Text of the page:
Rule by Minority: The Problem of Low Voter Turnout

Posted: December 2, 2013 in The Hunger Games Op Eds

By Funkmaster Bunting

With the latest Hunger Games film smashing box office records this Thanksgiving weekend, questions concerning political agency and government have once again found a place in our popular culture. A year removed from the most expensive American presidential election, these questions seem to be more important than ever. For all the contentious issues tackled by the competing campaigns in 2012, there was an almost five-point drop in voter turnout, going from 62.3% in 2008 to 57.5%. With this year already seeing a government shutdown and a change in filibuster rules, it is not difficult to see the effects.

Discussing issues of political apathy, Suzanne Collins’s Hunger Games trilogy takes place in the country of Panem, a dystopia in which the government of the Capitol oppresses citizens in other districts. The citizens of the Capitol, despite knowing about the treatment of those in the district, choose not to get involved in exchange for the comfort which they receive from their government. The Hunger Games trilogy is the perfect example of a government run by a powerful minority to the detriment of the majority. When the President of the United States is elected by only 29.3% of eligible voters and close to half of all voters choose not to become involved, it can similarly create some problems.

The biggest effect of a lower turnout is that each side claims a mandate. While Democrats were touting the win as an affirmation of Obama’s progressive agenda, Republicans were pointing out that Obama was the first president to be reelected with a lower electoral vote than his first election in almost two centuries . Additionally, when combining all of the votes for a party across the nation for the House of Representatives, Democrats received a million more than Republicans. However, the Republicans kept control of the House.

So, which side gets the leverage? If current history is any indication, neither side does. This allows for officials such as Sen. Ted Cruz and other members backed by the Tea Party to have legitimate grounds for grinding our government to a halt in order to exact specific policy goals. While the deficit shutdown is the latest example to come to fruition, topics such as immigration reform have already brought announcements of senators stating they will filibuster to satisfy their constituents. At the end of the day, can they really be blamed? They were elected with a certain vision by the populace, while the government as a whole was not.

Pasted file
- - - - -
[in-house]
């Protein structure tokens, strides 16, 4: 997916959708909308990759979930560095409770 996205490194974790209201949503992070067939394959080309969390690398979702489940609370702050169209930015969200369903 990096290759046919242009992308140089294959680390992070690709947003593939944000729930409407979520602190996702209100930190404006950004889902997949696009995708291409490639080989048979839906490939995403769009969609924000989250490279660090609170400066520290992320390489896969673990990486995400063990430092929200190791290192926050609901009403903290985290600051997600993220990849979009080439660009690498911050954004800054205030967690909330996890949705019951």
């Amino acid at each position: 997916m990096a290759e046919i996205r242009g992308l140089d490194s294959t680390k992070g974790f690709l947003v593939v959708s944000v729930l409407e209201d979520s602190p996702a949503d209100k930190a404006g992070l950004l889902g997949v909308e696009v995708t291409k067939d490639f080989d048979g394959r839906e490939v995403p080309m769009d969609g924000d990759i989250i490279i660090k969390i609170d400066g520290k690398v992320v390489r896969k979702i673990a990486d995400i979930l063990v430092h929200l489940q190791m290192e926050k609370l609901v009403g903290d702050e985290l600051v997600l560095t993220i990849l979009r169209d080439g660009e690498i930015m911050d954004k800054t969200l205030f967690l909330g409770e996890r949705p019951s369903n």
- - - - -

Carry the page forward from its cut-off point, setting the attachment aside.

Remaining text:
So we are left with a dysfunctional government, one in which individual members are given a goal by their constituents but the body as a whole has no mandate. Additionally, our president, elected by a little over a quarter of all voters, does not have enough of a surge from the election to allow him to force Congress to act.

One of the biggest worries that political scientists have is that vocal minorities electing their representatives will begin to have an outsized sway on the direction of our country. If more and more voters begin to give up their political agency and exercise their right not to vote, the direction of the country will be decided by an ever-shrinking group, echoing parts of the government found in The Hunger Games. In that series, the Capitol represents an absolute minority of the Panem population, but it is nonetheless able to influence the lives of all those in the districts, individuals who have lost their political voice.

While those who chose not to vote in 2012 did so not because the ability was lost, but instead because of a conscious choice, the effects can remain the same. The select few will lead due to their strength derived from a vocal minority, affecting the lives of the silent majority. With several likely candidates for 2016 already laying the groundwork for their runs, it is important that they recognize the need for churning out a large amount of voters in general during this cycle, not just their base. If not, we could see a continuation of this downward turnout trajectory, and leave the victor in charge of a very different kind of America.

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